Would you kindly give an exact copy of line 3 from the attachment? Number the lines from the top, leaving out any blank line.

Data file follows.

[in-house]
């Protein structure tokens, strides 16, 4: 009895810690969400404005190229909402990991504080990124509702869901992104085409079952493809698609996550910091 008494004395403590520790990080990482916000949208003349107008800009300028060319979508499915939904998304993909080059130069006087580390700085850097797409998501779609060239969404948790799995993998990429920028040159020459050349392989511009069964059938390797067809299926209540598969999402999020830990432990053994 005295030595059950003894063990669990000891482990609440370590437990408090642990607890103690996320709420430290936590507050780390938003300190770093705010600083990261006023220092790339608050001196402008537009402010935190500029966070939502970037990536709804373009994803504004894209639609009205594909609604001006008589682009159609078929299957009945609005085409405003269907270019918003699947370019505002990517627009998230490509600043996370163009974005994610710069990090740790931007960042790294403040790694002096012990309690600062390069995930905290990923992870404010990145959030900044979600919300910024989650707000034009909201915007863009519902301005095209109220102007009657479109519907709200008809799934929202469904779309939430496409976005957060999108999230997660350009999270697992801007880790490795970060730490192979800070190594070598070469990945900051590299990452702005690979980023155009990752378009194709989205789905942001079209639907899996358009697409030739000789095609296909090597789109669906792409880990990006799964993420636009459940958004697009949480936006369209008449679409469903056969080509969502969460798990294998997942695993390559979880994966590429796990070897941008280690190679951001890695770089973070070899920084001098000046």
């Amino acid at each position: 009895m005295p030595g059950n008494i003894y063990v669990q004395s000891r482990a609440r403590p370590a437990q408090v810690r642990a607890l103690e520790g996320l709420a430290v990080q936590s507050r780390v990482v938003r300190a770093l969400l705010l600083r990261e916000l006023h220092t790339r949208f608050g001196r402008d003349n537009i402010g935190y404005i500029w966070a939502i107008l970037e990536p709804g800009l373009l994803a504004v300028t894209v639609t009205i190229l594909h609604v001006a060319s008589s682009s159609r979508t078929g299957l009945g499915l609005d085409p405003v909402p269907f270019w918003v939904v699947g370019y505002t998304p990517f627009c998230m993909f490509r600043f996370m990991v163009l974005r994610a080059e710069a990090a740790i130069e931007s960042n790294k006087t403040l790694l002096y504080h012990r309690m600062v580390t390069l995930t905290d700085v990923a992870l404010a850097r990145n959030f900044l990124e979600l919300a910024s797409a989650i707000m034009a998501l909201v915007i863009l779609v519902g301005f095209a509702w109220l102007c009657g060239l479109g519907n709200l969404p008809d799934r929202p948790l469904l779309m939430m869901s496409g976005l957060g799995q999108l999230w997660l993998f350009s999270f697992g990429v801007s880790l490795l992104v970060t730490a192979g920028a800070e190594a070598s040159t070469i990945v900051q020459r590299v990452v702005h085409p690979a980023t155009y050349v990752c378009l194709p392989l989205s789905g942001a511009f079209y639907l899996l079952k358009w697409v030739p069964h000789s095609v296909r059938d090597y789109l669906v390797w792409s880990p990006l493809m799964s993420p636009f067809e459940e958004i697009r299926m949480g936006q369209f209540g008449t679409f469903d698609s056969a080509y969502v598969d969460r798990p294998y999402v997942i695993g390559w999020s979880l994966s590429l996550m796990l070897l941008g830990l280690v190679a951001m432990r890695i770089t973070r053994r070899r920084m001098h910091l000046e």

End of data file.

């Amino acid at each position: 009895m005295p030595g059950n008494i003894y063990v669990q004395s000891r482990a609440r403590p370590a437990q408090v810690r642990a607890l103690e520790g996320l709420a430290v990080q936590s507050r780390v990482v938003r300190a770093l969400l705010l600083r990261e916000l006023h220092t790339r949208f608050g001196r402008d003349n537009i402010g935190y404005i500029w966070a939502i107008l970037e990536p709804g800009l373009l994803a504004v300028t894209v639609t009205i190229l594909h609604v001006a060319s008589s682009s159609r979508t078929g299957l009945g499915l609005d085409p405003v909402p269907f270019w918003v939904v699947g370019y505002t998304p990517f627009c998230m993909f490509r600043f996370m990991v163009l974005r994610a080059e710069a990090a740790i130069e931007s960042n790294k006087t403040l790694l002096y504080h012990r309690m600062v580390t390069l995930t905290d700085v990923a992870l404010a850097r990145n959030f900044l990124e979600l919300a910024s797409a989650i707000m034009a998501l909201v915007i863009l779609v519902g301005f095209a509702w109220l102007c009657g060239l479109g519907n709200l969404p008809d799934r929202p948790l469904l779309m939430m869901s496409g976005l957060g799995q999108l999230w997660l993998f350009s999270f697992g990429v801007s880790l490795l992104v970060t730490a192979g920028a800070e190594a070598s040159t070469i990945v900051q020459r590299v990452v702005h085409p690979a980023t155009y050349v990752c378009l194709p392989l989205s789905g942001a511009f079209y639907l899996l079952k358009w697409v030739p069964h000789s095609v296909r059938d090597y789109l669906v390797w792409s880990p990006l493809m799964s993420p636009f067809e459940e958004i697009r299926m949480g936006q369209f209540g008449t679409f469903d698609s056969a080509y969502v598969d969460r798990p294998y999402v997942i695993g390559w999020s979880l994966s590429l996550m796990l070897l941008g830990l280690v190679a951001m432990r890695i770089t973070r053994r070899r920084m001098h910091l000046e």